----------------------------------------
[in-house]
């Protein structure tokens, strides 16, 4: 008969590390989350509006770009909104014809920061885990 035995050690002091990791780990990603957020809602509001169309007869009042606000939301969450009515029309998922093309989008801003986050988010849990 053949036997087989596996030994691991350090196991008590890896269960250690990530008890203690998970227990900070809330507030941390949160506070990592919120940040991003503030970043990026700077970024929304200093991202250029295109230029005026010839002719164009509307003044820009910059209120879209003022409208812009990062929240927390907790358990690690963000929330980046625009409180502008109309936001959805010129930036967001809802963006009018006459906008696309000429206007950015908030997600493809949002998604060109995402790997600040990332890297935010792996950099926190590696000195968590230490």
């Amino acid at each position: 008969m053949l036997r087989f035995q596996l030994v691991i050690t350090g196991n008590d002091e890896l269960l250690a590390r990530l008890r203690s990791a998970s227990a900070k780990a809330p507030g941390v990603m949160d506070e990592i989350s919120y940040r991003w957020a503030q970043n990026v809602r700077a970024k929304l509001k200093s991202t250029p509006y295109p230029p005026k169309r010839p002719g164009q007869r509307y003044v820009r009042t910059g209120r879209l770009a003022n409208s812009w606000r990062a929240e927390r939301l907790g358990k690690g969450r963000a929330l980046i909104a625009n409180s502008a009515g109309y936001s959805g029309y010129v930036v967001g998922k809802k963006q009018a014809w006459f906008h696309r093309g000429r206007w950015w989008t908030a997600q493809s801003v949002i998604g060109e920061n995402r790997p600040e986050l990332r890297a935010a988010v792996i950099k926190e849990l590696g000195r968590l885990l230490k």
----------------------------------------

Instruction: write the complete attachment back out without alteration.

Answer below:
[in-house]
């Protein structure tokens, strides 16, 4: 008969590390989350509006770009909104014809920061885990 035995050690002091990791780990990603957020809602509001169309007869009042606000939301969450009515029309998922093309989008801003986050988010849990 053949036997087989596996030994691991350090196991008590890896269960250690990530008890203690998970227990900070809330507030941390949160506070990592919120940040991003503030970043990026700077970024929304200093991202250029295109230029005026010839002719164009509307003044820009910059209120879209003022409208812009990062929240927390907790358990690690963000929330980046625009409180502008109309936001959805010129930036967001809802963006009018006459906008696309000429206007950015908030997600493809949002998604060109995402790997600040990332890297935010792996950099926190590696000195968590230490």
């Amino acid at each position: 008969m053949l036997r087989f035995q596996l030994v691991i050690t350090g196991n008590d002091e890896l269960l250690a590390r990530l008890r203690s990791a998970s227990a900070k780990a809330p507030g941390v990603m949160d506070e990592i989350s919120y940040r991003w957020a503030q970043n990026v809602r700077a970024k929304l509001k200093s991202t250029p509006y295109p230029p005026k169309r010839p002719g164009q007869r509307y003044v820009r009042t910059g209120r879209l770009a003022n409208s812009w606000r990062a929240e927390r939301l907790g358990k690690g969450r963000a929330l980046i909104a625009n409180s502008a009515g109309y936001s959805g029309y010129v930036v967001g998922k809802k963006q009018a014809w006459f906008h696309r093309g000429r206007w950015w989008t908030a997600q493809s801003v949002i998604g060109e920061n995402r790997p600040e986050l990332r890297a935010a988010v792996i950099k926190e849990l590696g000195r968590l885990l230490k």